The ventral FRMFamide-lir neurons of early A. farreri veligers may become part of the future VG (Fig. 9). This is consistent with data from M. trossulus, where the first VG neurons appear at the mid-veliger stage (72 hpf) and also contain FRMFamide . Throughout all developmental and adult stages, 5-HT-lir somata are absent from the VG of the scallop A. farreri (present study) and the mussel Crenomytilus grayanus . In contrast, the larval VG of C. gigas does contain FMRFamide-lir as well as 5-HT-lir neurons . The question of whether larval neurons are persisted and whether they become part of the definitive ganglia of adult bivalves remains unclear.
The present study extends our knowledge of the presence of catecholamines in molluscs to the larval stages. The chromatographic data by Coon et al. (1986) , indicating the presence of catecholamines in bivalve larvae, and evidence from other studies suggest major roles for catecholamines in important functions such as locomotion, feeding, triggering of settling behavior, and metamorphosis [45, 46]. In A. farreri, the distribution of aldehyde-induced fluorescent cells demonstrated that CA-ergic neurons were located peripherally (Fig. 9). The first appearing CA-ergic cells at 3 dpf were similar to two flask-shaped neurons with cilia around the esophagus (Fig. 9). This suggests that CA regulates larval nutrition [47, 48]. Later, esophageal CA-positive cells forming the nerve cord extended down to the stomach (Fig. 9). At the same time, CA-ergic neurons emerged as velum innervation (Fig. 9). This is consistent with previous studies of the detection CA-ergic system in late veligers of scallop Placopecten magellanicus  and the mussel M. edulis . Like the authors of this study, we did not find CA-ergic cells in the ganglia of the veliger of scallop A. farreri. Since CA neurons are present in the somata and neuropil of all major central ganglia of adult scallops P. magellanicus , it is very likely that these types of neurons in the ganglia appear after settling and metamorphosis, for example, in juvenile scallop individuals. In order to compare the cellular mechanisms of neurogenesis (the appearance of cells, their transmitter nature, and their quantitative assessment), as well as the future fate of cells before and after metamorphosis, further studies of later stages of development and using a wider range of species of bivalves are required.
Comparative morphological analysis of A. farreri neurogenesis with other bivalves revealed common conserved characteristics, as well as distinctions in early neuronal specialization of the FMRFamide-lir and 5-HT-lir cells in veliger larvae. Based on data presented here, the larval nervous system of A. farreri consists of several (studied) subtypes of neurons (5-HT, FMRFamide-lir, CA-neurons) located in the early stages of larval development in different places (dorsal, ventral parts of larvae, esophagus region) with the exception of the AO, which includes 5-HT and FMRFamide-lir neurons. As the scallop late veliger larvae develop, they acquire features of centralization of the nervous system with the appearance of 5-HT and FMRFamide-lir ganglia and connections (connective) between them. The FMRFamide transmitter is widely distributed in the digestive system of late larvae, marking numerous somata and neurites along the intestine, while serotonin is sparsely represented in these locations. For the first time, the development of the CA-positive nervous system is described in detail for scallops and a conclusion is drawn about its sensory (or mechanosensory) role in larvae. We did not find CA cells in the ganglia, but all CA detected neurons were somehow connected with the locomotion organs and the digestive system, suggesting their participation in the innervation these organs and regulation of their physiological processes.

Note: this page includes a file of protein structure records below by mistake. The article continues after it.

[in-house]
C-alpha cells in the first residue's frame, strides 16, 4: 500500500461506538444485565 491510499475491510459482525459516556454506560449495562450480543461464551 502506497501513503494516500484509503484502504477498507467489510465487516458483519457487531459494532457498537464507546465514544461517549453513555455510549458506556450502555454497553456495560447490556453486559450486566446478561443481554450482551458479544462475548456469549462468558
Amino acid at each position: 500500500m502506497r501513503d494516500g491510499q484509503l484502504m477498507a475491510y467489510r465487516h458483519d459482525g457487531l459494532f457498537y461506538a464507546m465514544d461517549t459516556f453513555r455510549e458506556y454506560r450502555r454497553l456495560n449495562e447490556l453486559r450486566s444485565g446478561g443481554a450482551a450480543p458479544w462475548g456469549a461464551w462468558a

The nervous system of adult bivalves is decentralized (reduction of the head (cerebral) ganglia (in autobranch bivalves) or pedal ganglia in adults (oysters) due to a resorption of the foot or fusion (epiathroid state) ganglia (cerebropleural, autobranch bivalves) as compensator mechanism) [15, 20, 22, 23]. This is manifested in a decrease in CPG and a greater functional load on the VG of adult bivalves. In studied bivalve larvae, on the contrary: the nervous system of larvae consists of 5-HT and FMRFamide-lir neurons localized in developed CPG and PG, while VG is poorly developed and, in addition, there are no 5-HT neurons [present study, 8, 15]. Apparently, the mechanism of the decentralization of ganglia does not occur in larvae, but later, after their metamorphosis, which probably affects the reduction processes. Despite the fact that the VG takes over the functionality to ensure the work of visceral organs, the serotonin cells involved in many physiological processes are absent in it, and the serotonin center is represented by the CPG and PG in scallops as well as in mussel .
Summarizing the above data, the bivalve A. farreri possess morphology typical for bivalve ganglionic nervous systems and has, at the same time, a wide variety of neuronal cell types. These new results on the distribution of neurotransmitters in the adult CNS and larvae of A. farreri suggest that, although the nervous system of bivalves is secondarily reduced due to their sedentary lifestyle, their CNS neurons possess molecular heterogeneity to express neurotransmitters that are necessary for regulation of behavioral patterns.
Adults of Azumapecten farreri were collected in May–June 2019–2020 at the Vostok marine station of the A.V. Zhirmunsky National Scientific Center of Marine Biology (42°53′36.8" N, 132°44′03.1" E,10-m depth), an estuary on the inner part of the Vostok Bay and the Peter the Great Bay of the Sea of Japan. These animals were maintained in running seawater with aeration before performing experiments with those which were 6–10 cm long, 6–8 cm wide, and 3–4 cm thick.